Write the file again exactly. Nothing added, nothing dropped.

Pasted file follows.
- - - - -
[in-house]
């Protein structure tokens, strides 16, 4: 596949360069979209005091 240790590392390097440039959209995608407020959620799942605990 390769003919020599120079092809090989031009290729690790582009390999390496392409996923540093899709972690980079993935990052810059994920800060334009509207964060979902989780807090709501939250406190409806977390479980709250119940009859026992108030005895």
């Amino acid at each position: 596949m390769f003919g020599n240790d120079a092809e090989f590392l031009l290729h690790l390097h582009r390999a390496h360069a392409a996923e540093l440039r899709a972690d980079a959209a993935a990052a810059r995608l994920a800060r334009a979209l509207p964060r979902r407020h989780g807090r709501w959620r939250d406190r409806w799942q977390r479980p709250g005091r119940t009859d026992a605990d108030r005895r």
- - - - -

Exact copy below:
[in-house]
């Protein structure tokens, strides 16, 4: 596949360069979209005091 240790590392390097440039959209995608407020959620799942605990 390769003919020599120079092809090989031009290729690790582009390999390496392409996923540093899709972690980079993935990052810059994920800060334009509207964060979902989780807090709501939250406190409806977390479980709250119940009859026992108030005895």
């Amino acid at each position: 596949m390769f003919g020599n240790d120079a092809e090989f590392l031009l290729h690790l390097h582009r390999a390496h360069a392409a996923e540093l440039r899709a972690d980079a959209a993935a990052a810059r995608l994920a800060r334009a979209l509207p964060r979902r407020h989780g807090r709501w959620r939250d406190r409806w799942q977390r479980p709250g005091r119940t009859d026992a605990d108030r005895r």